Friday, May 05, 2006

If Geography was Greek... Part II

Well children, it would appear that Ms Monkey's Geography class yesterday stirred a few closet geographers amongst us and also earned me a few knowing nudges. Hopefully my "geog-challenged" state would not get to the ears of my professors in charge of the NUS Geography Challenge where I am in charge of quizzing the youths of Singapore about .. well Geography.

I am sure many of you are looking forward to the continuation of yesterday's class where we will now look at the geography of the Americas. I shan't go into too much detail because in total, the continents of North and South Americas contain more than 20 countries in total (39 to be exact, yes i counted)!

But let's be realistic, most americans do not know the Geography of the United States - just watch the first episode of the reality program Beauty and the Geek. Most can't even spell Mississippi and Massachusetts!

"The study found that less than six months after Hurricane Katrina devastated New Orleans and the Gulf Coast, 33 percent could not point out Louisiana on a U.S. map."
While I know how Florida look like, and maybe even Mississippi too, but I sure as hell cannot remember how Louisiana looks like on the map! Gosh, wasn't Katrina in New Orleans? *Gasp* That's actually in Louisiana? Wow. Gee, they keep talking about the Mississippi river but it's actually not in the state of Mississippi? Somebody ought to have made that clearer. Damn semiotics.

So now you know, look for Texas - the largest state in USA, the triangular piece of loin cloth at the south of USA - and you'll find Louisiana, the boot, on the right of it. Look up, you'll find Arkansas, home of Bill Clinton and then right of Louisiana is the real Mississippi state.

Now the interesting bit is, while the Americans cannot identify their own states, they seem to think rather highly of their country and their world rather revolves around their surrounding geography.
"Inside the United States, "half or fewer of young men and women 18-24 can identify the states of New York or Ohio on a map [50 percent and 43 percent, respectively]," the study said."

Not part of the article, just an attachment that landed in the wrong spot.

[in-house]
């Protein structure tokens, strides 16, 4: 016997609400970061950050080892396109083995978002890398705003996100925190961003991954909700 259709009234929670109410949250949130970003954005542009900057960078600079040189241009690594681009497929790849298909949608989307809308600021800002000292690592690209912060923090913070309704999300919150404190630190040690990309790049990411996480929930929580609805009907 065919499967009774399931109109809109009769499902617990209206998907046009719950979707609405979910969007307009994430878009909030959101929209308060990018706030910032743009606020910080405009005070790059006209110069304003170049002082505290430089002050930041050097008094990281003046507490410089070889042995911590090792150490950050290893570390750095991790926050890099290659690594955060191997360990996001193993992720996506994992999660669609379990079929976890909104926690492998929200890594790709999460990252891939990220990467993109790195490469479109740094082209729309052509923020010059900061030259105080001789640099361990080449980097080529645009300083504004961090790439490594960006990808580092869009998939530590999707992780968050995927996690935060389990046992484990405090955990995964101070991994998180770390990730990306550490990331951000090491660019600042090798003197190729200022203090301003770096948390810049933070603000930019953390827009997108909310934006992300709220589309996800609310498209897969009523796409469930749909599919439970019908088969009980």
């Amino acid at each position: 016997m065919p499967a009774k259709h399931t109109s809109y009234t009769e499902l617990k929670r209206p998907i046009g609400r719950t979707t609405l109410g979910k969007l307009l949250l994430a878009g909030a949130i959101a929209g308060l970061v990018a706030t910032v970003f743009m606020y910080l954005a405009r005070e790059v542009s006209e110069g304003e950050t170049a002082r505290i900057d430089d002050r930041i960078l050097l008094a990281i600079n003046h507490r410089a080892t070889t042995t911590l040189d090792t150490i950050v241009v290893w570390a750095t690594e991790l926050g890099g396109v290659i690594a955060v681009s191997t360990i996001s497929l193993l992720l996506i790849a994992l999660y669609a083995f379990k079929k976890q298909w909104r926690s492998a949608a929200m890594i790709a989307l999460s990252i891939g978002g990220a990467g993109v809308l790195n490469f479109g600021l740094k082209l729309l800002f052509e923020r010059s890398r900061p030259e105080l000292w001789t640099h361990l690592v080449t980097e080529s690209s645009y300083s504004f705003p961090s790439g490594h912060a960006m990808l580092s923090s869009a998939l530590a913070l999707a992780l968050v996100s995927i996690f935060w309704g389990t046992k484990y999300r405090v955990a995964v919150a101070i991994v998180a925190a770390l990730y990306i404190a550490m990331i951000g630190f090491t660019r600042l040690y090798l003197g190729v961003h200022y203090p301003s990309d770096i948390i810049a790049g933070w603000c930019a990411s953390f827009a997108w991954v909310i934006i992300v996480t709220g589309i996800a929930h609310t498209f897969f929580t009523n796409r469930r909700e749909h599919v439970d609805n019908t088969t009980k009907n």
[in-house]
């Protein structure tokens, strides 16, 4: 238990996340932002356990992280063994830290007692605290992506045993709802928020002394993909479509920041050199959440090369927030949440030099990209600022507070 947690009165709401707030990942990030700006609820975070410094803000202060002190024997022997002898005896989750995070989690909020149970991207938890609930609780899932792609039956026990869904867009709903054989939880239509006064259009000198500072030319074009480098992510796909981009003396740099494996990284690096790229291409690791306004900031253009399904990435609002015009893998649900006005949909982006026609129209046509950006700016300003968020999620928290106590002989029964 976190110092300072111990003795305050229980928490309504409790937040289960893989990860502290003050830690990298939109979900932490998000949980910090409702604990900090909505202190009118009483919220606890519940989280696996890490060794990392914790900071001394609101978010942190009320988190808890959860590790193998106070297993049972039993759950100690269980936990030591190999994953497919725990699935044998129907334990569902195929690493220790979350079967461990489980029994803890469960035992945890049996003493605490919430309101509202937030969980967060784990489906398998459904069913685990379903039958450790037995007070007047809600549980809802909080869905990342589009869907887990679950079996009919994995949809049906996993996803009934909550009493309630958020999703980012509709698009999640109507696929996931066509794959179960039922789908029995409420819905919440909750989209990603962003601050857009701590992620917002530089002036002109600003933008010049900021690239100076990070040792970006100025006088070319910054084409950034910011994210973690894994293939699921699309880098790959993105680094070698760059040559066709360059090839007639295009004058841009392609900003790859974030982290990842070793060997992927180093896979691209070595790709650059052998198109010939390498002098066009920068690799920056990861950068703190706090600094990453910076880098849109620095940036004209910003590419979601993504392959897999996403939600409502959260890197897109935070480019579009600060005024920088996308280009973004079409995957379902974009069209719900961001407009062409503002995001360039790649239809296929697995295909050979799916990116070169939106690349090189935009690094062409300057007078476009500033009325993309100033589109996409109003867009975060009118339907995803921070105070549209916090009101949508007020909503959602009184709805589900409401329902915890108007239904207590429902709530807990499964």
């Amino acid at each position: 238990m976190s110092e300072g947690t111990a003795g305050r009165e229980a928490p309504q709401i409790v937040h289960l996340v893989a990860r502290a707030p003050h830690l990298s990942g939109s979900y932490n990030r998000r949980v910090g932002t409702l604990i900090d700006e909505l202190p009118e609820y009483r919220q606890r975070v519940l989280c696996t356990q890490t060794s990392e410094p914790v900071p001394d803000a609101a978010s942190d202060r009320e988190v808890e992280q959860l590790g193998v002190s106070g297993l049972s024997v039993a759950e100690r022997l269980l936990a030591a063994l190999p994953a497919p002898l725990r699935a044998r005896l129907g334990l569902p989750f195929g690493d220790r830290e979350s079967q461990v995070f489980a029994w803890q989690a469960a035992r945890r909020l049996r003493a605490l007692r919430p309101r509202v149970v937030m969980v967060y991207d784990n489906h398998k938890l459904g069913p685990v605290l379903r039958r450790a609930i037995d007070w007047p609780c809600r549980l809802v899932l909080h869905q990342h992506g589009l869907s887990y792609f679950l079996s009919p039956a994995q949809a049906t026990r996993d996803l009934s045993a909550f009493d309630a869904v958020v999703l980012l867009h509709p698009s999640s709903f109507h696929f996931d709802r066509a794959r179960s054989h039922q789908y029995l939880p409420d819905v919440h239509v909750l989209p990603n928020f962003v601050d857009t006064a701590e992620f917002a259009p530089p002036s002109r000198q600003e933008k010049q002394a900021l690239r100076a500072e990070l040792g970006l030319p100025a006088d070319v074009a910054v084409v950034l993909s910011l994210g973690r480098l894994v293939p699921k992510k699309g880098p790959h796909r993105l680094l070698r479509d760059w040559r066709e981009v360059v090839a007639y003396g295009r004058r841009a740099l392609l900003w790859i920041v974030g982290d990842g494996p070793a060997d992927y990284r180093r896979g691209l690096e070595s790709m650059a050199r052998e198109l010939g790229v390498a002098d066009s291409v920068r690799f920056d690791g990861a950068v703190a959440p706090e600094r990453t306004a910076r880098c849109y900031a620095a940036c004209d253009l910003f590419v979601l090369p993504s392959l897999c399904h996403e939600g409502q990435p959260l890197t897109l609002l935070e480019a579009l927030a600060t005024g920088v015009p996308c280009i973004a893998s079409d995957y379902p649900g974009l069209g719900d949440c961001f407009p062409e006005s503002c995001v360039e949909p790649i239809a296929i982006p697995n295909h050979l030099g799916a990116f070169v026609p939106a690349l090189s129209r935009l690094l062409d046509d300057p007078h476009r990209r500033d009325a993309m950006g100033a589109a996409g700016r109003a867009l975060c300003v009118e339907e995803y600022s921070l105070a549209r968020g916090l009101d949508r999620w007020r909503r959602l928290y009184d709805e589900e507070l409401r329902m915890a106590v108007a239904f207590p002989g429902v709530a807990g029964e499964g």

"Six in 10 did not know the border between North and South Korea is the most heavily fortified in the world."

"Thirty percent thought the most heavily fortified border was between the United States and Mexico."
Now ladies and gentlemen, monkeys and ducks, I'll leave you to decide for yourself, which of these borders are more heavily fortified. Besides, didn't they watch James Bonds' Die Another Day where it showed how tanks are constantly waiting to be mobilized at the drop of the hate? Maybe for once they realize that's just hollywood. Still, how far is that away from reality? Obviously North Korea did not take kindly to that portrayal.

N Korean-S Korea Border

Mexican-US Border

Of course, after laughing at other people's expense, how much do you really know about your own country's geography? Otterman posts a good quiz for all to try. Not only does it involve knowing your own country but also knowing the landmarks in Singapore!

Or perhaps you scored brilliantly on CNN's quiz that you feel ready to take on the National Geographic's Geography Literacy Quiz and see how well you do compared to these American youths. I haven't had the gut to try but after all these crash course in today's World Geography, Ms Monkey feels assured that her students would not perform too badly. At least you had a headstart and know that Sudan is not in Asia but in Africa! Oh of course I hope you do know that the tsunami in 2004 was really in Indonesia...
"Nine in ten couldn't find Afghanistan on a map of Asia.

And 54 percent were unaware that Sudan is a country in Africa.

Remember the December 2004 tsunami and the widespread images of devastation in Indonesia?

Three-quarters of respondents failed to find that country on a map. And three-quarters were unaware that a majority of Indonesia's population is Muslim, making it the largest Muslim country in the world."
- National Geographic's Report
Well if you're ready, do the 2006 National Geographic-Roper Survey of Geographic Literacy!

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1 comment:

LHam said...

I got 75% of the questions right.